She points out that there isn’t enough evidence or data to support that blue light glasses and filters can reduce the effects of strain on the eye.
“Make sure that you look up the research on it and talk to us, your ophthalmologists, before you buy something like that,” she says.
Hariharan said that her department was getting an influx of calls toward with end of April, with the majority of complaints being about eye irritation.
“In the current circumstances, when we have to do a lot of virtual meetings and Zoom calls, the best thing to do is break it up and make sure that we’re taking breaks and make sure our eyes are lubricated. These are techniques you can use if you are stuck with being on the computer for hours,” she says.
THE MENTAL SIDE
Dr. Alan Delamater, director of the division of clinical psychology in the department of pediatrics at the University of Miami Mailman Center for Child Development, says that more screen time, combined with more time at home, takes an emotional toll on kids and teens.
“With prolonged home confinement, there’s both mental and physical health consequences,” he said.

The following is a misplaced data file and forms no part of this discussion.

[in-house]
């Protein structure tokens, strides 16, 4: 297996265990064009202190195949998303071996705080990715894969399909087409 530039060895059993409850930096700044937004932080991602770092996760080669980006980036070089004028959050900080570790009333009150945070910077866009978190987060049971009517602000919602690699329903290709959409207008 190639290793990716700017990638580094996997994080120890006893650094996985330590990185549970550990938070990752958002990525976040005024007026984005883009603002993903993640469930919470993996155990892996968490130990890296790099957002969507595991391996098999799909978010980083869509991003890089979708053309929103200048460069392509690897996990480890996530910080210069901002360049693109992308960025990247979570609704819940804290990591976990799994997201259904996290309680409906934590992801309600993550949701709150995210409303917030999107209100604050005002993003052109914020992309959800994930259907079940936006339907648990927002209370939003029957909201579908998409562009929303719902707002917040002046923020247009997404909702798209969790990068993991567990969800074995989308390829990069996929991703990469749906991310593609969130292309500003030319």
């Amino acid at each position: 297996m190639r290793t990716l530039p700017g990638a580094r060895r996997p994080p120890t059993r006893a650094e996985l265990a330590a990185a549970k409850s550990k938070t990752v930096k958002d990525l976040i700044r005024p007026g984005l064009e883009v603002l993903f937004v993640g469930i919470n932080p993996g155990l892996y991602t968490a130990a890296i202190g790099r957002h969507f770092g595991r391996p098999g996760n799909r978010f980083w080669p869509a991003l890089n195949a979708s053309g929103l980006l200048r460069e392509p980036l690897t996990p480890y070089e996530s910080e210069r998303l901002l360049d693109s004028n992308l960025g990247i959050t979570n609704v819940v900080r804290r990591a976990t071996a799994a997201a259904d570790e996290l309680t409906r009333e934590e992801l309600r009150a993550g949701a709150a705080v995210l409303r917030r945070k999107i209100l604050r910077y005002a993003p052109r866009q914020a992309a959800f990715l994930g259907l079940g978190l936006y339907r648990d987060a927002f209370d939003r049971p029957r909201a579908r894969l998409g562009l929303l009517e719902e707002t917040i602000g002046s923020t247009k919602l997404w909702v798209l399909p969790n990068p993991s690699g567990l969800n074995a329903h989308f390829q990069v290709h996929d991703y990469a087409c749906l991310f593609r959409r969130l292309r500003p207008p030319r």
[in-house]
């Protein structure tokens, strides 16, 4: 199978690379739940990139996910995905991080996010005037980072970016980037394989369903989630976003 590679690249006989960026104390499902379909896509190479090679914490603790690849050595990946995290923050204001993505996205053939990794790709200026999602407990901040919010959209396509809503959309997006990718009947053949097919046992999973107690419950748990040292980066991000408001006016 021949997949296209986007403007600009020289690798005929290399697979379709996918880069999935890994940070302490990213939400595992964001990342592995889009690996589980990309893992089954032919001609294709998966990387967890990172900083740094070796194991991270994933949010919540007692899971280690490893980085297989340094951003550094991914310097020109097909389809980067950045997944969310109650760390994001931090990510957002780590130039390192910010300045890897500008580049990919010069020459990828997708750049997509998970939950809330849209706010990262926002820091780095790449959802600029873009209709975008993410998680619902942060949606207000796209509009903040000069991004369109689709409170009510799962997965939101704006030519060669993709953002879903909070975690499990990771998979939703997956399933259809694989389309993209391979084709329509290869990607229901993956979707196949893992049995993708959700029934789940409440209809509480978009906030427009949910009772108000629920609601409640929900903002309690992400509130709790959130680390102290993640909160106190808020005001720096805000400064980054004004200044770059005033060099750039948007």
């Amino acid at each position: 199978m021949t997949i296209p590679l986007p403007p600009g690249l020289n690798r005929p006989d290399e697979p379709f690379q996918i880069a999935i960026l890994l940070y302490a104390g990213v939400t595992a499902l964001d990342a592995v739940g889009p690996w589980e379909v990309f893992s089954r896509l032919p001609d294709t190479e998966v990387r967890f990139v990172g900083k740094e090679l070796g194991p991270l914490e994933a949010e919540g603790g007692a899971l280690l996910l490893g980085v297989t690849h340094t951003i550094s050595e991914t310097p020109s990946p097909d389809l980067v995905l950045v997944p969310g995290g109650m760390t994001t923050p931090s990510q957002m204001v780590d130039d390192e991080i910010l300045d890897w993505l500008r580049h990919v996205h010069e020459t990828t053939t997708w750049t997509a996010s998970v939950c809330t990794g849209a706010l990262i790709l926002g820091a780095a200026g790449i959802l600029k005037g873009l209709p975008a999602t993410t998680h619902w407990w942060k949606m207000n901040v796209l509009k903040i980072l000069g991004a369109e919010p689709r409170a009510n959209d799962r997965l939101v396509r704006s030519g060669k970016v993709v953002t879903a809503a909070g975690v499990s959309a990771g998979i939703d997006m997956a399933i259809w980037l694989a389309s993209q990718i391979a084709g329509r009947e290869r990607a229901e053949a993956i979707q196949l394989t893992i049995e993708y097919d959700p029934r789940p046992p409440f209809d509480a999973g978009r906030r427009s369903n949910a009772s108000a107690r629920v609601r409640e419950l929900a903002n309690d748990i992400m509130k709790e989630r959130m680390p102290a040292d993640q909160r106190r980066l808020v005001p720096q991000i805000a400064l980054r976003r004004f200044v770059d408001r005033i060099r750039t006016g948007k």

“More and more screen time means less physical activity and more sedentary behavior,” he says.
“I think that parents and kids need to sit down and talk about how to structure their day,” he advises.
“A lot of teenagers are now on their own in the house. Parents have got to help kids have reasonable structure.”
He recommends reading, engaging in some sort of physical activity, and establishing healthy sleep habits.
“Parents and kids should have open communication about how they’re going to spend their time, but they’ve got to put limits on screen time. Parents should also know what their kids are doing while they’re online,” he warns.
He says that kids and teens are experiencing more irregularity in their sleep patterns due to increased screen time.